I still haven't checked to see what that reminder actually was, because at 6:30 on Sunday morning, chased from my bed by a combination of insomnia and a demanding cat, I got dressed and wrote the whole thing as a drabble (a short story of exactly 100 words, fact fans). By 6:59, it was written, edited and published on drablr.com.
Drabbles have been around for a while, and it's a form close to my heart. In the late 1990s I was a member of the Birmingham University SF Society that has been credited with 'establishing' the format (it's on Wikipedia, so it must be true), and one of the earliest drabble collections was Drabble Who, a charity "fanthology" produced by Doctor Who fans in 1993, which I did try and enter (I was 13 at the time, and had no word processor, so the endless manual word counts, crossings out, and retypings were all too much for me). By the late 1990s, I began posting my own Doctor Who drabbles to various Usenet groups, and though some of them were awful, I'm actually quite proud of a few.
In the last ten years, flash fiction has become a thing, because people can read them on phones. Like that's a good thing. But anyway. The point is that flash fiction has become popular because it's easy to read. But also, I suspect, because it seems very easy to write. Which means that drabbles, which used to be precision-crafted little pieces, are now in danger of becoming a bit rubbish, churned out with no real thought beyond getting to the required word count. So here's a breakdown of my most recent effort, with a blow by blow account of my thought processes, word choices and general waffling. Now, you may think my effort is rubbish, but I promise you I can find far worse examples without blinking. So now's that's out of the way, without further ado:
In the space of 100 words, I've made three jokes, referenced two films, and exhausted my knowledge of football completely (seriously, I had to check Google to find out whether to call it the "dressing room" or "changing room", not to mention checking whether Rooney even still plays for United. The first "draft" paired him with Beckham).
- Red or blue? A double reference here, partly a nod to the rivalry between Manchester United and Manchester City, but mostly a reference to Lethal Weapon 2's famous opening scene (one of those which is so famous you don't even need to have seen it due to endless parodies). The scene is set in just three words. There's a bomb to defuse.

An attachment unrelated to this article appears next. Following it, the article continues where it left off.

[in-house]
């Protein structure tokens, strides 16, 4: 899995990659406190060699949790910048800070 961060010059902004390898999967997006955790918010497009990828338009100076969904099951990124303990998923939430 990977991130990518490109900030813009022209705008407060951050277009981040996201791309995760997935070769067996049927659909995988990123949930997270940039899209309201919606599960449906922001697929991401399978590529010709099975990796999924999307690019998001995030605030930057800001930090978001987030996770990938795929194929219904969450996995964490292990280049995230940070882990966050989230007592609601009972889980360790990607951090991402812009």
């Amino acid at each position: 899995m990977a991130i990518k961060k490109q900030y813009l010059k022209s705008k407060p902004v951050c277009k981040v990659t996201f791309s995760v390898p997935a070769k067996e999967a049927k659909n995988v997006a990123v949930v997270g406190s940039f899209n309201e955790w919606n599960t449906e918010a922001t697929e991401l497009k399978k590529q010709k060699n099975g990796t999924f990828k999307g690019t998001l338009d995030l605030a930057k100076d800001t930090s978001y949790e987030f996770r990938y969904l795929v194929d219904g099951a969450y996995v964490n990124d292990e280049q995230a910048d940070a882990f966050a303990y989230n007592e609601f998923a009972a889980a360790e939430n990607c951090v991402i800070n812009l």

- Wayne Rooney snipped the blue wire, and released a breath he didn't know he was holding. Two minutes left. Yes, a football player most famous for looking like Shrek, and for visits to horrific-sounding brothels, is disarming a bomb, and the clock is ticking. Some readers may start to snigger at this point, but I've not played it for laughs. The incongruity is obvious without needing any extra highlighting.
- Van Persie punched the air. Van Persie being the only other current squad player I judged famous enough to be recognisable to the general public, and yes I did have to use Google again for the current squad's names. Worth using a whole extra word for his surname.
- "One more and it's disarmed!" One more what? Detonator, presumably. Is Van Persie actually helping Rooney, or just standing around info-dumping for the reader's benefit? I don't know, and neither do you. But I suspect you didn't give it a moment's thought until I mentioned it.
- "Manchester saved!" I hate those clunky two words, perhaps I should go back and change them. "Manchester's safe!" perhaps? Anyway, they tell us that the bomb is big. And dangerous. A nuke? Some sort of chemical weapon? Again, that's pretty much up to the reader.
- Wayne's dextrous fingers blurred over the bomb's spaghetti innards, but he was shaking his head. I'm still not playing Rooney's unlikely proficiency at bomb disposal for laughs exactly, but there's a bit more detail here to convey the fact that he's not just poking the thing with a stick. And why not, after all? He's a disciplined sportsman at the height of his powers, used to making split-second decisions and dealing with the stress that comes with competing at the highest international level, and I presume his hand-eye coordination is excellent - there are worse choices.